Top cleric urges 'blind, deaf, dumb' Mubarak to go

The Arab world's influential cleric Yusuf al-Qaradawi on Saturday urged Egyptian President Hosni Mubarak to step down for the good of the country, as his ouster was the only solution to Egypt's crisis.
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Updated on Jan 29, 2011 09:47 PM IST
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AFP | By, Dubai

The Arab world's influential cleric Yusuf al-Qaradawi on Saturday urged Egyptian President Hosni Mubarak to step down for the good of the country, as his ouster was the only solution to Egypt's crisis.

The Sunni Muslim cleric, who holds Egyptian and Qatari nationalities, also encouraged Egyptians to keep up their peaceful protests demanding an end to Mubarak's three-decade rule, in an interview with Al-Jazeera television.

"President Mubarak ... I advise you to depart from Egypt ... There is no other solution to this problem but for Mubarak to go," Qaradawi said, accusing the veteran leader of having turned "blind, deaf and dumb."

The cleric, spiritual leader of Egypt's Muslim Brotherhood and longtime resident of Qatar, heads the International Union for Muslim Scholars.

"There is no staying longer, Mubarak, I advise you (to learn) the lesson of Zine El Abidine Ben Ali," he said, referring to Tunisia's deposed president who fled to Saudi Arabia.

"Go Mubarak, have mercy on this people and leave so as not to increase the destruction of Egypt," he added.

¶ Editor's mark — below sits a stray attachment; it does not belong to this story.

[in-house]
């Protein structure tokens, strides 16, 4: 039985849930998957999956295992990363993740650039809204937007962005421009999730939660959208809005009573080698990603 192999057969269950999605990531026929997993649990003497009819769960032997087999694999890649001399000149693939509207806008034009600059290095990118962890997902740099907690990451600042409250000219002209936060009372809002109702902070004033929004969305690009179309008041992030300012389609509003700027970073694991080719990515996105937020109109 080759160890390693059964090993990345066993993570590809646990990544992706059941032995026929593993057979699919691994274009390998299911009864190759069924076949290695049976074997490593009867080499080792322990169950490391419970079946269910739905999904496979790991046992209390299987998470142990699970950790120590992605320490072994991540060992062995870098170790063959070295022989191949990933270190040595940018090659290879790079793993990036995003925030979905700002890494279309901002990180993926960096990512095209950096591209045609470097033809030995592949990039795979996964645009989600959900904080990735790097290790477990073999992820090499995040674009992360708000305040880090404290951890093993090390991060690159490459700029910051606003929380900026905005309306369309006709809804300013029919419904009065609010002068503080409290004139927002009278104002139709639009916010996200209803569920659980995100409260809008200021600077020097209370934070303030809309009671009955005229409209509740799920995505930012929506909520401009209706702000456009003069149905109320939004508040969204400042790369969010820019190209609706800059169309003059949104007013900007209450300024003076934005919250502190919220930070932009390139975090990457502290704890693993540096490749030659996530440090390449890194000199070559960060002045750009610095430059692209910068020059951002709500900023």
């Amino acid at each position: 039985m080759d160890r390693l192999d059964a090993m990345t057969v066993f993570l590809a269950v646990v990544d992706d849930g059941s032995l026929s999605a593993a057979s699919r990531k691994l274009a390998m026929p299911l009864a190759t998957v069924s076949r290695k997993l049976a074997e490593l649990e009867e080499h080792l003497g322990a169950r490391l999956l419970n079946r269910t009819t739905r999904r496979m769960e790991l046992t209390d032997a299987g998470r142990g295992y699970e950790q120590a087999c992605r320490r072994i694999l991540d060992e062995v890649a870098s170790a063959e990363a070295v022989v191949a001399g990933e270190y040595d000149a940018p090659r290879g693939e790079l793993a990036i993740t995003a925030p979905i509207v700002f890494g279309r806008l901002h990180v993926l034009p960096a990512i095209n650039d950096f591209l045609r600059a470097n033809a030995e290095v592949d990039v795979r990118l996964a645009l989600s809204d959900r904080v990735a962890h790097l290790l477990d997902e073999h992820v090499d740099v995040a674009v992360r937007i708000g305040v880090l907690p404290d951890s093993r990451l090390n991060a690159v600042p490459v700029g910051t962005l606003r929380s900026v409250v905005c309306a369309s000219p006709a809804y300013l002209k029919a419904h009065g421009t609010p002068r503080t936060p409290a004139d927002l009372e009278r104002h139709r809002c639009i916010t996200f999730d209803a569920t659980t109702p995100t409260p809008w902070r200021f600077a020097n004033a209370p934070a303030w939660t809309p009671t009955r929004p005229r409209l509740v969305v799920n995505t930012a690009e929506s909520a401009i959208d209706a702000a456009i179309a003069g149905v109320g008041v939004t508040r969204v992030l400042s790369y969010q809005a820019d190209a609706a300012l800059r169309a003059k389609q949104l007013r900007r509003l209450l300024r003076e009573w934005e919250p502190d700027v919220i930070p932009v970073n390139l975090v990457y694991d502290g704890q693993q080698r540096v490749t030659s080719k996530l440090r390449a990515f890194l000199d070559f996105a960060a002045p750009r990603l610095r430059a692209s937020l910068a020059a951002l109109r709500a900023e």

He told Egyptians to "continue their uprising" but cautioned against any "attack on state institutions." The uprising "must come through peaceful means," Qaradawi said.

The cleric unnerved Arab leaders earlier in January by sanctioning the popular revolt in Tunisia and hinting other governments in the region had starved and robbed their people.

Famous in the Middle East for his at times controversial fatwas, or religious edicts, the octogenarian Qaradawi has celebrity status in the Arab world thanks to his religious broadcasts on Al-Jazeera television.

He has in the past defended "violence carried out by certain Muslims."

The West accuses the cleric of supporting "terrorism" because he sanctioned Palestinian suicide attacks in Israel. Britain and the United States have refused to grant him entry visas.

"Some violence is legitimate in the eyes of both religion and law, such as resistance to the occupation in Palestine, Lebanon or in Iraq," Qaradawi said last September.

"We call for peace because our religion orders it, but if war is imposed on us we will take it to our hearts."

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